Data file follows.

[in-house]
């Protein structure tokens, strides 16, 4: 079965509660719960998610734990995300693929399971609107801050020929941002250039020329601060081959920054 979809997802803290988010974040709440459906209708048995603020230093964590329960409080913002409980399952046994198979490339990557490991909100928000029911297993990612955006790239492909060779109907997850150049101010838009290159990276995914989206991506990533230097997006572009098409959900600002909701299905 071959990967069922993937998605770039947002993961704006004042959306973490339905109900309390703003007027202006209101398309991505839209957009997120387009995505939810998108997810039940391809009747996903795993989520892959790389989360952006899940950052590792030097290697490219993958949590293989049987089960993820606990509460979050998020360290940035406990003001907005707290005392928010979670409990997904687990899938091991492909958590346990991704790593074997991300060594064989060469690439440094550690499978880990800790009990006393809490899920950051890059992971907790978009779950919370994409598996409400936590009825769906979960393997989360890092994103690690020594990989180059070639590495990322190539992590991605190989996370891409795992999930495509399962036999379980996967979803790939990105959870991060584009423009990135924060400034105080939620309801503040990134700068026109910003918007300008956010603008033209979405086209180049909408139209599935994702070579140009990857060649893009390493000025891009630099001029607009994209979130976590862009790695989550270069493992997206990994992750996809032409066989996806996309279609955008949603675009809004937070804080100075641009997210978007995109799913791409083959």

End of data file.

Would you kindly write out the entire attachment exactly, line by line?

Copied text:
[in-house]
């Protein structure tokens, strides 16, 4: 079965509660719960998610734990995300693929399971609107801050020929941002250039020329601060081959920054 979809997802803290988010974040709440459906209708048995603020230093964590329960409080913002409980399952046994198979490339990557490991909100928000029911297993990612955006790239492909060779109907997850150049101010838009290159990276995914989206991506990533230097997006572009098409959900600002909701299905 071959990967069922993937998605770039947002993961704006004042959306973490339905109900309390703003007027202006209101398309991505839209957009997120387009995505939810998108997810039940391809009747996903795993989520892959790389989360952006899940950052590792030097290697490219993958949590293989049987089960993820606990509460979050998020360290940035406990003001907005707290005392928010979670409990997904687990899938091991492909958590346990991704790593074997991300060594064989060469690439440094550690499978880990800790009990006393809490899920950051890059992971907790978009779950919370994409598996409400936590009825769906979960393997989360890092994103690690020594990989180059070639590495990322190539992590991605190989996370891409795992999930495509399962036999379980996967979803790939990105959870991060584009423009990135924060400034105080939620309801503040990134700068026109910003918007300008956010603008033209979405086209180049909408139209599935994702070579140009990857060649893009390493000025891009630099001029607009994209979130976590862009790695989550270069493992997206990994992750996809032409066989996806996309279609955008949603675009809004937070804080100075641009997210978007995109799913791409083959």